Olwyn Conway ARE THERE STORIES PROSECUTORS SHOULDN'T TELL?: THE DUTY TO AVOID RACIALIZED TRIAL NARRATIVES 98 Denver Law Review 457 (Spring, 2021) The purportedly race-neutral actions of courts and prosecutors protect and perpetuate the myth of colorblindness and the legacy of white supremacy that define the American criminal system. This insulates the criminal system's racially disparate outcomes from scrutiny, thereby precluding reform. Yet prosecutors remain accountable to the electorate.... 2021
Luke Bittar ARE YOU QUALIFIED? A PROCESS TO CERTIFY LABOR ARBITRATORS AS QUALIFIED 34 Georgetown Journal of Legal Ethics 731 (Fall, 2021) For decades, legal scholars, unions, employers, and individual employees have attempted to sift through the labor arbitration field's issues, which include determining the role of an arbitrator, the extent of finality, the role of courts, and the checks on arbitrator power. The aim of resolving these issues is to create a robust, efficient system... 2021
Lindsay deJesus Cress AS RACIAL TENSIONS RISE IN THE NATION, IT IS TIME TO ACKNOWLEDGE THE IMPACT OF RACIAL TRAUMA-INDUCED PTSD AND RELATED MENTAL HEALTH CONDITIONS ON BLACK SERVICEMEMBERS 60 University of Louisville Law Review 203 (Fall, 2021) I am an American Soldier .. [I] live the Army Values .. I am disciplined, physically and mentally tough . I always maintain my arms, my equipment and myself. I am an expert, and I am a professional. The Soldier's Creed establishes the ethos Army Soldiers are expected to live by. Failure to conform with the Creed can result in negative... 2021
Rashmi Dyal-Chand AUTOCORRECTING FOR WHITENESS 101 Boston University Law Review 191 (January, 2021) Autocorrect presumes Whiteness. Across a range of products and applications, autocorrect consistently corrects names that do not look White or Anglo. Sometimes autocorrect changes names to their closest Anglo approximations (as in Ayaan to Susan). Sometimes it suggests replacements that are not proper names (as in DaShawn to dash away). Often,... 2021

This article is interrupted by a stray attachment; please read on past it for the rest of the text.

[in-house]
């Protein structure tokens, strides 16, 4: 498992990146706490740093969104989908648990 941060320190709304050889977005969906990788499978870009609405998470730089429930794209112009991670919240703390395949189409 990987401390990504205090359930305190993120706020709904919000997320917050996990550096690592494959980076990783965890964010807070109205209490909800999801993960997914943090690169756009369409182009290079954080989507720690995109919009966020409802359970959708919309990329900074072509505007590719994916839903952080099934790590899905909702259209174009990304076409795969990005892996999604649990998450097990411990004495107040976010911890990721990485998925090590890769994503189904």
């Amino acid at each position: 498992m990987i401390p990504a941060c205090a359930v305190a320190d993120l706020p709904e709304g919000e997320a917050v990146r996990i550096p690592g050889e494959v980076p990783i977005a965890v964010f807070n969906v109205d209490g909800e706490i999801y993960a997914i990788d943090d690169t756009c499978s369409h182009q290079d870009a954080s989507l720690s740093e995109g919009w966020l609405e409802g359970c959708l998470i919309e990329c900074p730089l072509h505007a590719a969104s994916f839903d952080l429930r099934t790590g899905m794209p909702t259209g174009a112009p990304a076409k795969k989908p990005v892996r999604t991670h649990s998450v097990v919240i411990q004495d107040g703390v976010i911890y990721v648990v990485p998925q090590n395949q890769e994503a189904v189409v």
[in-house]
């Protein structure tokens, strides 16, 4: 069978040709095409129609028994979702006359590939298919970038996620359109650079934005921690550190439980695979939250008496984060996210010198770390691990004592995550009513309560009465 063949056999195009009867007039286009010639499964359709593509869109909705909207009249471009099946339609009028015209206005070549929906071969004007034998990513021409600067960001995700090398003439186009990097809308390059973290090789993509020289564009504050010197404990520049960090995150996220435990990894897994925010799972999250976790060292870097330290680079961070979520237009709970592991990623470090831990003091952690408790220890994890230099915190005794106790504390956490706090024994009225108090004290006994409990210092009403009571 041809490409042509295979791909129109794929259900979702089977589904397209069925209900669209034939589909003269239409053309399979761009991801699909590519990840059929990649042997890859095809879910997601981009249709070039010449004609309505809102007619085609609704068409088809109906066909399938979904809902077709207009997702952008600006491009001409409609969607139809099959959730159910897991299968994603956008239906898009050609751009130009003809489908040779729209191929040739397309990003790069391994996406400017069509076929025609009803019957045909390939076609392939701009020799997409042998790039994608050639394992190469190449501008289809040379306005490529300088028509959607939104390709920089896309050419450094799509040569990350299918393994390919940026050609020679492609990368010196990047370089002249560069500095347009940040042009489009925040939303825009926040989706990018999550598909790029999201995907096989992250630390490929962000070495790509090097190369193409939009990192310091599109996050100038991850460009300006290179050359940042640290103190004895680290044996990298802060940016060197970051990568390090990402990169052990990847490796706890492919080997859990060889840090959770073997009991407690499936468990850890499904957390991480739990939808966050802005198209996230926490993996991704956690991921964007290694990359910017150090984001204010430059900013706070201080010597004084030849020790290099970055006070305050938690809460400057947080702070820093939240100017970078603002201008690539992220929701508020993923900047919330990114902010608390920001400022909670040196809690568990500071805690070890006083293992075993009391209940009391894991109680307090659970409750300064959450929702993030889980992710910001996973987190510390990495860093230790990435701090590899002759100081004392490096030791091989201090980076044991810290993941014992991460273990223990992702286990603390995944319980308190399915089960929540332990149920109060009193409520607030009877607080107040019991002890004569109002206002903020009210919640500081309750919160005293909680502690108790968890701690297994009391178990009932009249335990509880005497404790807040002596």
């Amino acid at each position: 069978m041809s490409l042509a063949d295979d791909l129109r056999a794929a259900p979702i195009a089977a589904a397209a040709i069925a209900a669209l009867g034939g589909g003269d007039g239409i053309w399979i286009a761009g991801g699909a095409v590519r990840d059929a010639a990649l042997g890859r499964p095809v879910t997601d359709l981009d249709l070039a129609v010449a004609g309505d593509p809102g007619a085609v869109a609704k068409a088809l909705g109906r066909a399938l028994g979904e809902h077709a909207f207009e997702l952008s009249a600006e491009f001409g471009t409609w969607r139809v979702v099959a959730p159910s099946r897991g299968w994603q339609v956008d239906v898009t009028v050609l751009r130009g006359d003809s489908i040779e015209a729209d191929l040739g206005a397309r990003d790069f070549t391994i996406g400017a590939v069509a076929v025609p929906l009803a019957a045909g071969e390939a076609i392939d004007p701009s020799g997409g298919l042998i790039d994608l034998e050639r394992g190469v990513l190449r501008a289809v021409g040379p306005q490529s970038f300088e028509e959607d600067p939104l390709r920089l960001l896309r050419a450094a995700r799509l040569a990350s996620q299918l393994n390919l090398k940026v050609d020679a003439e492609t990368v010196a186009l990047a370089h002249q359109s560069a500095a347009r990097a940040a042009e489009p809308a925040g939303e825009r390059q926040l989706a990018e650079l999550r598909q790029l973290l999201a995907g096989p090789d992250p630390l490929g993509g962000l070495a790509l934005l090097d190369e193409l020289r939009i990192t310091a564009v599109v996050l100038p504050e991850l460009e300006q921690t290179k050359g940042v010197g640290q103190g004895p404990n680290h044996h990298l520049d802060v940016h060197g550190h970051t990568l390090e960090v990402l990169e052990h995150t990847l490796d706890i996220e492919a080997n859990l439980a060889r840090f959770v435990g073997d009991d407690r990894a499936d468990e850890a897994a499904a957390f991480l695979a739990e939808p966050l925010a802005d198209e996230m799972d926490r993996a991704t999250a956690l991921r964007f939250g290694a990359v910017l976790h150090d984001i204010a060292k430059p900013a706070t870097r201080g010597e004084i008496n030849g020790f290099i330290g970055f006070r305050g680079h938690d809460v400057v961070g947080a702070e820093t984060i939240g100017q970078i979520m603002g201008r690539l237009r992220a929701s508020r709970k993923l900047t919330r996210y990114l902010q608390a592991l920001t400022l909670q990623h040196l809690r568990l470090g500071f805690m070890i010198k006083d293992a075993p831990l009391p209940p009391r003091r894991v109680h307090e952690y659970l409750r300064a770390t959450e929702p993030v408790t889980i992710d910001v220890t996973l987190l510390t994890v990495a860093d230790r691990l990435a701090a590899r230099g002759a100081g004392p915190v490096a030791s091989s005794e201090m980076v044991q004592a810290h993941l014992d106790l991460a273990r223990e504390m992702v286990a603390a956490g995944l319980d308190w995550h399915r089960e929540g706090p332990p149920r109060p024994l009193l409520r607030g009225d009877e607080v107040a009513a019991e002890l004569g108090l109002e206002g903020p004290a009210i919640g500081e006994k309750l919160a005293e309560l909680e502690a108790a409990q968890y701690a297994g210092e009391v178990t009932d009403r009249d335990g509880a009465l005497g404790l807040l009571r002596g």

Tamara F. Lawson AWAKENING THE AMERICAN JURY: DID THE KILLING OF GEORGE FLOYD ALTER JUROR DELIBERATIONS FOREVER? 58 Houston Law Review 847 (Symposium, 2021) In the summer of 2020, the witnessing of George Floyd's death triggered an outpouring of public expression far beyond other cases in modern times. While the experience led some to advocate for reform and participate in antiracism rallies, marches, and campaigns, it also forced many others into internal reflection, awareness, and awakening to the... 2021
Vidhaath Sripathi BARS BEHIND BARS: RAP LYRICS, CHARACTER EVIDENCE, AND STATE v. SKINNER 24 Journal of Gender, Race and Justice 207 (Spring, 2021) I. Introduction. 207 II. Background. 209 A. History and Development of Rap Music in Popular Culture. 210 1. Origins of Rap and Hip-Hop Music. 211 2. Gangsta Rap and Hip-Hop's Commercial Success. 213 3. Censorship of Rap Music. 214 4. Rap as Mainstream--The Most Popular Genre in the Country. 216 5. Existing Racial and Cultural Perceptions of Rap... 2021
Nicole Mirkazemi BART: THE ENRON OF PUBLIC TRANSIT THE NEED FOR CSR IN U.S. PUBLIC TRANSPORTATION 17 Hastings Business Law Journal 371 (Summer, 2021) It's like working in a prison without guards. There are safety issues that I was not trained to handle. . [W]e do have safety issues on BART. In recent years, the concept of corporate social responsibility (CSR) has become popular in corporate America as businesses have accepted the idea that they maintain an obligation to the surrounding... 2021
Jeffrey J. Rachlinski , Andrew J. Wistrich BENEVOLENT SEXISM IN JUDGES 58 San Diego Law Review 101 (February-March, 2021) C1-2Table of Contents I. Introduction. 101 II. Benevolent Sexism in Family Court and Criminal Sentencing. 106 A. Gender Disparities in Family Court. 110 B. Gender Disparities in Criminal Sentencing. 116 III. Family Court: Methods, Judges, and Results. 121 A. Materials. 122 B. Judges. 123 C. Results. 125 IV. Criminal Sentencing: Methods, Judges, and... 2021
Anne D. Gordon BETTER THAN OUR BIASES: USING PSYCHOLOGICAL RESEARCH TO INFORM OUR APPROACH TO INCLUSIVE, EFFECTIVE FEEDBACK 27 Clinical Law Review 195 (Spring, 2021) As teaching faculty, we are obligated to create an inclusive learning environment for all students. When we fail to be thoughtful about our own bias, our teaching suffers - and students from under-represented backgrounds are left behind. This paper draws on legal, pedagogical, and psychological research to create a practical guide for clinical... 2021
Andrea Galvez BIAS AND IMMIGRATION: A NEW FACTORS TEST TO EXAMINE EXTRINSIC EVIDENCE OF ANIMUS IN IMMIGRATION CASES 71 Emory Law Journal 57 (2021) Courts have historically struggled to consistently consider extrinsic evidence of animus and bias in immigration cases. In two key cases concerning challenges to restrictive immigration policies of the Trump Administration-- Trump v. Hawaii and DHS v. Regents of the University of California--the Supreme Court shied away from considering numerous... 2021